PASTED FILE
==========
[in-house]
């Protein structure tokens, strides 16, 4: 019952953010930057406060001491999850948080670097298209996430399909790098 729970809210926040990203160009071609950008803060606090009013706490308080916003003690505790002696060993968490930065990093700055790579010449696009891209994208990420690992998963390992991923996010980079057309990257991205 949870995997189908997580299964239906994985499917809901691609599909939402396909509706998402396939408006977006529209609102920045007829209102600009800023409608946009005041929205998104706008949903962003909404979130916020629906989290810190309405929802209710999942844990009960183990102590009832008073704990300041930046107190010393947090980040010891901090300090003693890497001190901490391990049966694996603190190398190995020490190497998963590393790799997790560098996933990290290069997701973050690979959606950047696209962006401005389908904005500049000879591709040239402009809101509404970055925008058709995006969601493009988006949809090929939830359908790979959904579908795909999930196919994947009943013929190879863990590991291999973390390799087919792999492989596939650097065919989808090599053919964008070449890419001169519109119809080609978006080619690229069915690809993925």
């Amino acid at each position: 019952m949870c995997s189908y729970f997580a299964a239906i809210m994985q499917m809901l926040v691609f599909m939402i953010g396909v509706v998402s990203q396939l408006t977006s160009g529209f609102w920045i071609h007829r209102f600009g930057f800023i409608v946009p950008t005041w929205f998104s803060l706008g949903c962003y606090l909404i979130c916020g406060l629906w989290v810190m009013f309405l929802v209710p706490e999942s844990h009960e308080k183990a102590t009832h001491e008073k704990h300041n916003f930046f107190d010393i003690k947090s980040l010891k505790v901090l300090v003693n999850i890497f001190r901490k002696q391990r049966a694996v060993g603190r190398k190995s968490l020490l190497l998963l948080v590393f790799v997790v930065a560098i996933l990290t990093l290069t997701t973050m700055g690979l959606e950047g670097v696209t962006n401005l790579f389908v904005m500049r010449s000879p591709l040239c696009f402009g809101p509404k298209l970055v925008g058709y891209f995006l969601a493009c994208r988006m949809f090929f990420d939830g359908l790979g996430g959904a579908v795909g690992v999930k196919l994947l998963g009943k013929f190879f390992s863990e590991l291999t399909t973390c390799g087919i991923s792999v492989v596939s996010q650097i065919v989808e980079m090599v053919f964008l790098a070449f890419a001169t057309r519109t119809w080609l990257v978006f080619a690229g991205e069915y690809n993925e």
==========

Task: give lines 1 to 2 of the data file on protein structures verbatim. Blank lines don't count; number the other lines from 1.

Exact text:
[in-house]
């Protein structure tokens, strides 16, 4: 019952953010930057406060001491999850948080670097298209996430399909790098 729970809210926040990203160009071609950008803060606090009013706490308080916003003690505790002696060993968490930065990093700055790579010449696009891209994208990420690992998963390992991923996010980079057309990257991205 949870995997189908997580299964239906994985499917809901691609599909939402396909509706998402396939408006977006529209609102920045007829209102600009800023409608946009005041929205998104706008949903962003909404979130916020629906989290810190309405929802209710999942844990009960183990102590009832008073704990300041930046107190010393947090980040010891901090300090003693890497001190901490391990049966694996603190190398190995020490190497998963590393790799997790560098996933990290290069997701973050690979959606950047696209962006401005389908904005500049000879591709040239402009809101509404970055925008058709995006969601493009988006949809090929939830359908790979959904579908795909999930196919994947009943013929190879863990590991291999973390390799087919792999492989596939650097065919989808090599053919964008070449890419001169519109119809080609978006080619690229069915690809993925």